That’s a dismaying and inexcusable disparity given that Russia’s gross domestic product (GDP) is barely larger than Canada’s. But being a dictator has its privileges: President Vladimir Putin has successfully placed Russia’s economy onto a wartime footing and has roughly doubled the country’s military budget since 2021. While eighteen NATO members are projected to spend at least 2 percent of GDP on defense this year, Russia is poised to earmark 6 percent of its GDP for defense expenditures. When it comes to artillery production, the United States and Europe are projected to manufacture 2.6 million rounds per year by 2025, underscoring that Western nations need to invest even more in this industry.

Ukraine is also gearing up to produce its own artillery ammunition, but it will take time to get its production lines cranking. (The Czech Republic is helping by rounding up a coalition of nations that has bought approximately five hundred thousand artillery rounds for Ukraine.) Ukraine’s best hope is that Russia will be hard-put to keep up its breakneck production of military equipment amid looming shortfalls of labor and raw materials.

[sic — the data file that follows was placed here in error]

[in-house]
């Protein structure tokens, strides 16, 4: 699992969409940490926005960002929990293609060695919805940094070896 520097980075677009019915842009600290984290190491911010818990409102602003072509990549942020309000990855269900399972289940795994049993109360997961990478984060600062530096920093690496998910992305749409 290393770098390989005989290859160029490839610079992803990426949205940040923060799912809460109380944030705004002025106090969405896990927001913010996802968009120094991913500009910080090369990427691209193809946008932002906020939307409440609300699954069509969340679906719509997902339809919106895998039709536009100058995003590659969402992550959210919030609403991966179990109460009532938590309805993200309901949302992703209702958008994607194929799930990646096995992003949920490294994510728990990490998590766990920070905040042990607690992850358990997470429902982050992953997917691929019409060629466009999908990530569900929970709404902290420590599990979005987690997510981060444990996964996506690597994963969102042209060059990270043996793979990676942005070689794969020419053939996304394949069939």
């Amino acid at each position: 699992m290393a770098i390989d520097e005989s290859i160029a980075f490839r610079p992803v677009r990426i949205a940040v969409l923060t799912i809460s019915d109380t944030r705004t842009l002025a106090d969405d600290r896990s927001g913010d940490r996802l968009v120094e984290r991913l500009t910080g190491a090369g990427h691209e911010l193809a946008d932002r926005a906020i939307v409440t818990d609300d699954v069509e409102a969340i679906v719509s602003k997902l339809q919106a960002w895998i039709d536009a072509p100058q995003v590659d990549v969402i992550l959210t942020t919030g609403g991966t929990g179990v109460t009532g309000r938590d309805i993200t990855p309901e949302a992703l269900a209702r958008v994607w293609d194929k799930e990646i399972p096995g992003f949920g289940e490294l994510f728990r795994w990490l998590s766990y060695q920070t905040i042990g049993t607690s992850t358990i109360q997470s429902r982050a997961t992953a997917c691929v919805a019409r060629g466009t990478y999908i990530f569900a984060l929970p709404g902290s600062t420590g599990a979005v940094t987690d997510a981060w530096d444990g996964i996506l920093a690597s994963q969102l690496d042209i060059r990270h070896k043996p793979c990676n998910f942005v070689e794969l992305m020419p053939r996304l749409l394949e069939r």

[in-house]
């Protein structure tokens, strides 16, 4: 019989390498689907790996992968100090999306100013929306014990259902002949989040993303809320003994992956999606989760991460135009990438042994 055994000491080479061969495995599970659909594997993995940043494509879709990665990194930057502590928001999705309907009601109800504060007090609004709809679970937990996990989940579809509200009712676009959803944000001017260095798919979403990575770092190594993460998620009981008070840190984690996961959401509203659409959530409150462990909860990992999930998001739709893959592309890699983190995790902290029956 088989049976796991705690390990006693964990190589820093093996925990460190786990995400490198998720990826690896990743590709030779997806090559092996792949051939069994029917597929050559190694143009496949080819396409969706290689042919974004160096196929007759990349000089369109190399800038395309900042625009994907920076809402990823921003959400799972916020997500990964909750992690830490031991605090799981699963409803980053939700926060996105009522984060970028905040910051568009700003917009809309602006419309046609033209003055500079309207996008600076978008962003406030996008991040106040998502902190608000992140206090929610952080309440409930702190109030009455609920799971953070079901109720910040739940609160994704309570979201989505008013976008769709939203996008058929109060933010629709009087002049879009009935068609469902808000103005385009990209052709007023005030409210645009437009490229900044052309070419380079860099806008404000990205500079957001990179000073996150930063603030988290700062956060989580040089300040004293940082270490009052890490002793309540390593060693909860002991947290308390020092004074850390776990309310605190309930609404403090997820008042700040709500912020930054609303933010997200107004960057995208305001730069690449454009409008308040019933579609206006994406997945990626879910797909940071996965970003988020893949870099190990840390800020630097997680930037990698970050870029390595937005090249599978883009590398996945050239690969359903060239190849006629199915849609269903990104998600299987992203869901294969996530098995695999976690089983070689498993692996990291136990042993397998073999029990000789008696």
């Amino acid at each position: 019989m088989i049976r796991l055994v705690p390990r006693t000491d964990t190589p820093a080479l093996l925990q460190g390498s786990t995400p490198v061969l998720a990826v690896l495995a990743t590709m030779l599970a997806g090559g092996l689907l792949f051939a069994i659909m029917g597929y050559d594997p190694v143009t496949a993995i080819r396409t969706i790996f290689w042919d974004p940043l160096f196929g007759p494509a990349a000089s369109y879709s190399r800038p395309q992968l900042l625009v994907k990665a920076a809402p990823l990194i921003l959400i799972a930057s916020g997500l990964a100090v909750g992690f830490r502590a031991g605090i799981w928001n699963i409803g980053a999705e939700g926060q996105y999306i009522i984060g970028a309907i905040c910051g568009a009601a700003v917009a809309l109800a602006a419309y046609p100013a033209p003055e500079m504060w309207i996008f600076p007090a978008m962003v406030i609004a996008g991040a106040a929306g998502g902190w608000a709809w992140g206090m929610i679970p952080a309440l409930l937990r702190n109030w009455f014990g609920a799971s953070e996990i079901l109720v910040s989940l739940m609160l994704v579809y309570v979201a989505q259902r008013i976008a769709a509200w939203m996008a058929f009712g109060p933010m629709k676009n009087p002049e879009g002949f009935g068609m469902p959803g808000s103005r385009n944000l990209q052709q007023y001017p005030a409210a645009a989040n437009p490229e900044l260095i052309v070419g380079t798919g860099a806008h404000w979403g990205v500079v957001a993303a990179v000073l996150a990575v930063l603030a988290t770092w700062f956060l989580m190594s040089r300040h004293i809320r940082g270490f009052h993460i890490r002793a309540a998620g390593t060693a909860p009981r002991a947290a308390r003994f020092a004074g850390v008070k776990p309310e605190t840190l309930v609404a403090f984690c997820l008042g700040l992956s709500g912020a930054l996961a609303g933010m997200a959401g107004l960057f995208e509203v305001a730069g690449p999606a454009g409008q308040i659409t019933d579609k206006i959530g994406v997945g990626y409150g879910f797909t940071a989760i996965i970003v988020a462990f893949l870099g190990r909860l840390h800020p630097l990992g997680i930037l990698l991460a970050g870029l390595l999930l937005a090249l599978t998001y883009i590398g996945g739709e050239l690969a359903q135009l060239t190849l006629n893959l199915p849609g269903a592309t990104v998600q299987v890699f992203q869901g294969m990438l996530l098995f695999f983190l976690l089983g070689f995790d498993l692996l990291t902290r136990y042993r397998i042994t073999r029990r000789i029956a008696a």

Drones

Drones are a new—and vital—addition to the military arsenal. They range from small, commercially available drones to larger, more sophisticated, military-grade drones; they are used for both reconnaissance and strikes. Ukraine’s early lead in drones—especially in small first-person view (FPV) drones that provide a video feed to the controller—has partially made up for its artillery shortfalls, even though most drones cannot do nearly as much damage as an artillery shell.

More on:

Ukraine

Russia

Military Operations

Wars and Conflict

Ukraine has a robust, home-grown drone industry that, according to its Strategic Industries Ministry, could produce 2 million drones by the end of the year—many of them using cheap drones or drone parts made in China. NATO Secretary-General Jens Stoltenberg said that Ukraine’s partners plan to supply another one million drones in 2024. Some of Ukraine’s domestically produced drones are capable of flying hundreds of miles and have recently been used to target oil production facilities deep inside Russia, eroding the country’s refining capacity. But Ukraine is losing a reported ten thousand drones a month, since many fly one-way strike missions and others are brought down by Russian air defenses.